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Final Activity Report Summary - ESTRELA (Early stage training site for European long-wavelength astronomy)

Astronomy is currently in a transition phase, awaiting a new generation of telescopes which shall use the latest technology to provide orders of magnitude increases in our ability to probe the Universe. The ESTRELA programme included institutions across Europe that were actively involved in this process at long, i.e. radio, mm and sub-mm, wavelengths.

New technologies being developed include both telescope development and advances in receiver development for radio interferometry. These involved large-bandwidth connections between telescopes for greater sensitivity, e.g. the United Kingdom e-MERLIN project, opening up new wavelength ranges and new frontiers in data volume, e.g. the LOFAR project in the Netherlands, participation in international mm and sub-mm telescopes, e.g. ALMA, a United States of America, European and Japanese collaboration, extending the field of view of observations making powerful surveys easy, e.g. LOFAR and Apertif projects in the Netherlands, and further developing and extending the European very long baseline interferometry (VLBI) network, e.g. by the addition of the Sardinia radio telescope.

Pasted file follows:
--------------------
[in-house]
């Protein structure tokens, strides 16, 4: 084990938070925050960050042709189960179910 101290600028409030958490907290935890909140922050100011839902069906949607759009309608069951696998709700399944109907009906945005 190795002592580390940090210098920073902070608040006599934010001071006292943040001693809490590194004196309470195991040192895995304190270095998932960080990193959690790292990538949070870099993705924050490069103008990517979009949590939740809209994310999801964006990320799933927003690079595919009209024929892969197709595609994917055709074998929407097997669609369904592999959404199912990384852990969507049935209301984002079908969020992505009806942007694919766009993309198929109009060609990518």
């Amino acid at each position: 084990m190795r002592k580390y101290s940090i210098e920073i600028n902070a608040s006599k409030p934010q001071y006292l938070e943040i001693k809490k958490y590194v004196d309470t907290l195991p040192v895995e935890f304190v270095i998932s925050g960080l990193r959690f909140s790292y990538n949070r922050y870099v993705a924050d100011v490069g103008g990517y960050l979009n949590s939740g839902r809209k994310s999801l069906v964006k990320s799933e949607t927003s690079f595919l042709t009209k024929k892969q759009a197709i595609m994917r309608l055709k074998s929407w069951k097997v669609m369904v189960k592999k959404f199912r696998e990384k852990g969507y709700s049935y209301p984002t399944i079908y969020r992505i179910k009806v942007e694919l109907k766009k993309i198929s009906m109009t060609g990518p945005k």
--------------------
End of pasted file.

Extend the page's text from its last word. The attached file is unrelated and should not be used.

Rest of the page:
All of these add up to an unprecedented wide and deep view of the radio sky. When complete, these telescopes will allow surveys which probe fundamental cosmology, as well as individual objects with importance to physics and astrophysics. For example, studies of pulsars offer direct tests of strong gravitational fields and general relativity; studies of radio emission from galactic masers probe the process of star formation; and extragalactic observations can tell us about the process by which galaxies form and evolve. In the future, all of these avenues are likely to converge in the square kilometre array, likely to be completed sometime in the 2020s, in which it is important that Europe plays a major role.

The ESTRELA project existed to promote collaborative research in these exciting new areas by providing early stage training for young researchers at each of the six participating institutions. Each researcher worked in one of the fields expected to be opened up in the next decade and benefited not only from the expertise at their home ESTRELA node but by the procedure of spending some time at a different node, thus reinforcing collaborations, improving employment prospects and increasing coherence of the European long wavelength astronomy effort. Thirty three refereed journal papers were produced so far, and a total of 50 were likely, in fields including technical and telescope development, galactic and extragalactic long wavelength astrophysics and theoretical cosmology. In the process, fellows were exposed to observing techniques both at radio and at other wavelengths.

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United Kingdom
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